Tokyo-born architect Shigeru Ban has been awarded the 2014 Pritzker Prize for Architecture, becoming the seventh Japanese architect to receive the honour. Ban follows in the footsteps of Kenzo Tange (1987), Fumihiko Maki (1993), Tadao Ando (1995), the team of Kazuyo Sejima and Ryue Nishizawa (2010), and Toyo Ito (2013) to fly the flag for Japanese design talent.
The 56-year-old architect is respected throughout the industry for his ingenious handling of unusual building materials, often utilising cardboard, bamboo, fabric and recycled paper where others may consider only concrete and steel. Through elegant schemes such as the Centre Pompidou-Metz in France and the Haesley Nine Bridges Golf Club House in Korea, Ban has shown himself to be an exceptionally gifted architect.
In a world where sustainability is the primary focus for many architects, for Ban, it is a natural by-product of his design approach. He explains: “When I started working this way, almost thirty years ago, nobody was talking about the environment. But this way of working came naturally to me. I was always interested in low cost, local, reusable materials.”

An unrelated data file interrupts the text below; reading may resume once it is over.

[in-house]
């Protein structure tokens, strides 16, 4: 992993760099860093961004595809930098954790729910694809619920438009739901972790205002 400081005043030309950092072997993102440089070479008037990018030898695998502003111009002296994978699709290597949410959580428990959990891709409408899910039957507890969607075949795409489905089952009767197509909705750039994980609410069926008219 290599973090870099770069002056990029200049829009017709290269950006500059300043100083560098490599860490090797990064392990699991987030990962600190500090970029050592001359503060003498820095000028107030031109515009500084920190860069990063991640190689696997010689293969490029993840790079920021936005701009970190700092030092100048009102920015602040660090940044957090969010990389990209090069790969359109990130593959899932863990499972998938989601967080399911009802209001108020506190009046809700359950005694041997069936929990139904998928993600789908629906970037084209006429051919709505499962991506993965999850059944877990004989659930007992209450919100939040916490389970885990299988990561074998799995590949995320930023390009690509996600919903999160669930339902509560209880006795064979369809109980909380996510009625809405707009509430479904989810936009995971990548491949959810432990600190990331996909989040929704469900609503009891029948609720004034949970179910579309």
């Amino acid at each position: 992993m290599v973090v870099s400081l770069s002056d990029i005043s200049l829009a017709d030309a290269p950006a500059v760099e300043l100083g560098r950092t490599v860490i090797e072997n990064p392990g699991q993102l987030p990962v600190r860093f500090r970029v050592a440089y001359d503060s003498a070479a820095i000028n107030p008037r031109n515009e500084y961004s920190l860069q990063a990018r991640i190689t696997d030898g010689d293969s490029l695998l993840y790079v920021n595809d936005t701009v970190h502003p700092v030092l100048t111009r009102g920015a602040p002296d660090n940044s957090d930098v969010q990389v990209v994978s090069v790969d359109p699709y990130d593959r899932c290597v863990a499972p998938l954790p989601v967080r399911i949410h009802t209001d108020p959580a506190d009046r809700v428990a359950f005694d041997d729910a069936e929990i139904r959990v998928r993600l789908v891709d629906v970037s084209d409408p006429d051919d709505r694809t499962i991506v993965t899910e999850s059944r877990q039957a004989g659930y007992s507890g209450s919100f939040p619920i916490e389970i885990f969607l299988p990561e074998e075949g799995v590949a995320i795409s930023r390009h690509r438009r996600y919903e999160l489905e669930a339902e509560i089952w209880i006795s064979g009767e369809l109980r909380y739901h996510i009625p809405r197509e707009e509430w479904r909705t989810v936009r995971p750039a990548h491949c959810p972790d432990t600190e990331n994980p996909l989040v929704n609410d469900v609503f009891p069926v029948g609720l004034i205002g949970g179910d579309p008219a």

This intuitive selection of local, low cost building materials also features heavily in Ban’s extensive humanitarian efforts. In 1994, he proposed a series of paper tube shelters to the United National High Commissioner for Refugees in response to the conflict in Rwanda and was subsequently hired as a consultant.
A year later, Ban donated his time and skills to those affected by the earthquake in Kobe with the creation of the ‘Paper Log House’ and the ‘Paper Church’, which was later reconstructed in Taiwan. Later in 1995, Ban founded the Voluntary Architects’ Network to encourage other design professionals to help those affected by natural disasters, going on to provide much-needed aid in Turkey, India, Japan, Sri Lanka, China, Haiti, Italy, New Zealand and The Philippines.
On learning that he would be the 2014 Pritzker Prize for Architecture recipient, Ban said: “Receiving this prize is a great honour, and with it, I must be careful. I must continue to listen to the people I work for, in my private residential commissions and in my disaster relief work. I see this prize as encouragement for me to keep doing what I am doing - not to change what I am doing, but to grow.”